Chic, Unique and Quite Adorable
Voters probably had André Previn and Joseph Gershenson‘s musical numbers in mind when they awarded Elmer Bernstein the Oscar for his original score to THOROUGHLY MODERN MILLIE (1967). And you can see why. Much as Bernstein’s score does, Previn’s arrangements and Gershenson’s musical direction make the numbers sparkle even when the film struggles to do so.
This tongue-in-cheek musical spoof of the Roaring ’20s stars Julie Andrews, Mary Tyler Moore, James Fox, Carol Channing, John Gavin, and the sublime Beatrice Lillie, the owner of a hotel for single women who just happens to run a white slavery ring on the side. The proceedings define the word “silly” but the stars seem to be having a blast and so do we.
The musical numbers mainly encompass period standards such as “Jazz Baby,” “Poor Butterfly,” and “Rose of Washington Square.” One of two original songs by the Oscar-winning team of James Van Heusen and Sammy Cahn (“All the Way,” “High Hopes,” “Call Me Irresponsible”) is the delightful title song. Cahn’s typically witty lyrics rhyme “adorable” /”Sodom and Gomorrah-ble” and “criminal”/”women’ll” while Van Heusen’s upbeat tune perfectly captures the period. Add to that the clever title cards, the sight gags, and Julie’s priceless double takes and you have the makings of a truly memorable main title sequence.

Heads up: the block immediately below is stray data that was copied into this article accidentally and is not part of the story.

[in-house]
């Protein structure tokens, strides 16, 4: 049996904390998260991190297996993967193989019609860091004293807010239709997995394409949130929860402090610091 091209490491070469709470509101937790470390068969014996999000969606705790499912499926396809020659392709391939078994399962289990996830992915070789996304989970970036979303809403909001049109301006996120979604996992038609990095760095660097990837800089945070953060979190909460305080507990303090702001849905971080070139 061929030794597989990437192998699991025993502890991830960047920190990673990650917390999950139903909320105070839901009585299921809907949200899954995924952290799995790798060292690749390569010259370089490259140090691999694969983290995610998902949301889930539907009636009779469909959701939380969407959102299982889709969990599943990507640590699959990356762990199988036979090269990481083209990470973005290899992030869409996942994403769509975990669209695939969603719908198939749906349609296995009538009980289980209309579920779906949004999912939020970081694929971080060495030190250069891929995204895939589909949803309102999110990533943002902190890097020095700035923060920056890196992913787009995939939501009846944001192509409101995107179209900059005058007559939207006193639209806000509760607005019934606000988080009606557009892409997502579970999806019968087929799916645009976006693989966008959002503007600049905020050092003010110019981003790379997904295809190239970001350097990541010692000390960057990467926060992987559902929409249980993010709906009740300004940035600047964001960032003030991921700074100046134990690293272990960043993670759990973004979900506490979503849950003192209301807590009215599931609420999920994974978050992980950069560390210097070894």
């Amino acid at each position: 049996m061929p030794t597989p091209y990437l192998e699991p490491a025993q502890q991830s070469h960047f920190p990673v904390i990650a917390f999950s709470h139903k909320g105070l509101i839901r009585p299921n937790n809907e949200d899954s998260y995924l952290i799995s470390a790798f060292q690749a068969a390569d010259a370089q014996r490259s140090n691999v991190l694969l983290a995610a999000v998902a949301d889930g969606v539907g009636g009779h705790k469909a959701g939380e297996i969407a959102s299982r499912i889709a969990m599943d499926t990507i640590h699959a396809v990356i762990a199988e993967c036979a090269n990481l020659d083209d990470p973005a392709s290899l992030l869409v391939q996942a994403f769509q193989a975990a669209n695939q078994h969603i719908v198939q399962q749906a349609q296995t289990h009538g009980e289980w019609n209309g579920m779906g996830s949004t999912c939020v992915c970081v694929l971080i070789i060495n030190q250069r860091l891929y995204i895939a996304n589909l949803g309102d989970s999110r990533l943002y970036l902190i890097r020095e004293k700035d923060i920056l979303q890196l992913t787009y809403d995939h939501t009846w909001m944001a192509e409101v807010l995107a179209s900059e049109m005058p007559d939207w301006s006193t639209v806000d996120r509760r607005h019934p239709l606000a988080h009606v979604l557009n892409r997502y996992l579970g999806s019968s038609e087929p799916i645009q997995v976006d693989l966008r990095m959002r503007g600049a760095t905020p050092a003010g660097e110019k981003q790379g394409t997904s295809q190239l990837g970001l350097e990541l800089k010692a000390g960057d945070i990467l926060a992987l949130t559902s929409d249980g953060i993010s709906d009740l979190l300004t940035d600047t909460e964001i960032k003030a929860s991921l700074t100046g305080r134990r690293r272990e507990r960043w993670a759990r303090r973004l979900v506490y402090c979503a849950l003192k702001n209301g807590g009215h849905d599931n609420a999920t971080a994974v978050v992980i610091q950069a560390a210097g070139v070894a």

It’s hard not to fall in love with the movie from those opening minutes. Plus it has one of cinema’s most treasured truisms: “I wish my fronts weren’t so full…they sure ruin the line of your beads.”